“By giving people the chance to immerse themselves in the car in 3D virtual reality (VR), they can better understand what the options are, how they look and will feel more confident about making a purchase,” explains Manfred Dangelmaier, the coordinator of the CATER project at Fraunhofer IAO in Germany.

Immerse yourself in your future car

Instead of flicking through catalogues or having a dealer click through options on a computer, potential car buyers visiting dealerships fitted with CATER’s immersive vehicle ‘configurator’ would be able to visualise all the vehicle options and variations in high-resolution 3D, presented on a television, a large wall display or even in a virtual reality cave.

In the past, the high cost of VR systems has kept dealers from using the technology, but the CATER project has proven that it can be set up cost effectively.

“The hardware itself is relatively low cost at between 10,000 and 12,000 euros for an installation... and the software runs on a normal PC,” Dangelmaier notes. “In addition, it would save dealers from having to have such large showrooms as you would only need cars for test drives not to show off different finishes,” he adds.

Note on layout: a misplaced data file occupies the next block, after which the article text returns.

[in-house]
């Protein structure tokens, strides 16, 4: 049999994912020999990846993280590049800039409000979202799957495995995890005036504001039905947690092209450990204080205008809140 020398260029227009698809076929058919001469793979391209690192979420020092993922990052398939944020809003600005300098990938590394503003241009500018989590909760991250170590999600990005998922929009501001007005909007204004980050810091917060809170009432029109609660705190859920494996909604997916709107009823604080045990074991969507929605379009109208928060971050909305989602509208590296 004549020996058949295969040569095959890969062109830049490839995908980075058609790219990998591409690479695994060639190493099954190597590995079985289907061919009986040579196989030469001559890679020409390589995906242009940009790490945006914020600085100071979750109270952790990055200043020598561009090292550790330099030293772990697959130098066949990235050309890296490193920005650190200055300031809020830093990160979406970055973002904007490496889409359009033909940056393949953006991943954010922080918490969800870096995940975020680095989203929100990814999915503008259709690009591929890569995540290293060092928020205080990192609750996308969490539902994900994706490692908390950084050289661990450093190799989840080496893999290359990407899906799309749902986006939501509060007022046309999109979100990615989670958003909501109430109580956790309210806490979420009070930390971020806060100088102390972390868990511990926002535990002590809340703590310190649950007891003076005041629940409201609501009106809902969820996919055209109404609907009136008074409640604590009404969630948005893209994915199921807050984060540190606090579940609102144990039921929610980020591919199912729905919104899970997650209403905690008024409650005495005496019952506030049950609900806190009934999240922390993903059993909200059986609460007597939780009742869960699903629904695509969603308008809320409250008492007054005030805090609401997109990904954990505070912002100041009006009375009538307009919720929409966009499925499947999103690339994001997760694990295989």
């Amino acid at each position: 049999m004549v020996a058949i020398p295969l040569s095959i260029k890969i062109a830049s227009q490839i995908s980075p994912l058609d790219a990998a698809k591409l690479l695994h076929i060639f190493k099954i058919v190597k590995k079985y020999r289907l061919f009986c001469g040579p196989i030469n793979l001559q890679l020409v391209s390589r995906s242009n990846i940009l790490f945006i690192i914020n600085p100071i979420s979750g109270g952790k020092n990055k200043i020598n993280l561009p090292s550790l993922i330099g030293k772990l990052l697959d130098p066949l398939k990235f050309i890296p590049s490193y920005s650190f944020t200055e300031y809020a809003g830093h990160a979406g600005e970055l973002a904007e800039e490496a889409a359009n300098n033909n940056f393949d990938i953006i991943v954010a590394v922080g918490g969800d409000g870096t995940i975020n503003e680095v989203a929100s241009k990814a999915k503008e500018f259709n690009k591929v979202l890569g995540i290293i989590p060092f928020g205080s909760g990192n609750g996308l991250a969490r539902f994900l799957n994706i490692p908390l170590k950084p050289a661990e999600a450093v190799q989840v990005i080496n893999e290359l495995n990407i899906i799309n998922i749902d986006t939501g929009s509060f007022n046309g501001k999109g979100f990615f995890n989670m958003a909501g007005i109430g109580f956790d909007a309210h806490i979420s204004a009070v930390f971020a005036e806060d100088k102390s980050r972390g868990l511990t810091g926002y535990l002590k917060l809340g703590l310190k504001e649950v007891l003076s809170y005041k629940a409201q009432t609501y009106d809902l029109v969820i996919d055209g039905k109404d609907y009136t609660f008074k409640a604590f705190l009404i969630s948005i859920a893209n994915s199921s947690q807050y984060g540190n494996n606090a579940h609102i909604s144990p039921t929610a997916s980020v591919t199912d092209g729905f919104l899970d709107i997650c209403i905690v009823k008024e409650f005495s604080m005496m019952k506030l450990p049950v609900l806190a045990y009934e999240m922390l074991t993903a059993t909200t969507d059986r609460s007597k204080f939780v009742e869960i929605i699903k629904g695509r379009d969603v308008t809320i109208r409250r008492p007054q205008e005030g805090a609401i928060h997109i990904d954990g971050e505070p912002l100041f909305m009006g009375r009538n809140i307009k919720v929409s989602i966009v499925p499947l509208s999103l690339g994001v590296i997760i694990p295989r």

To help customers make their choices, the European, Malaysian and Singaporean CATER team has also developed an emotional design tool that helps potential buyers define what they want from a car. Called citarasa, a Malaysian-inspired word meaning strong intent, desire, aspiration and feeling, the concept involves showing customers images of everyday objects that reflect certain abstract emotions, tastes and feelings and connecting them with features on the car.

The system could, for example, interpret that a customer who selects an image of sunglasses wants a cool, modern look, while it may interpret someone selecting a picture of a business suit as wanting more refined features.

“The system is very similar to the mood boards used by graphic designers that help define tastes and emotions through images,” Dangelmaier says.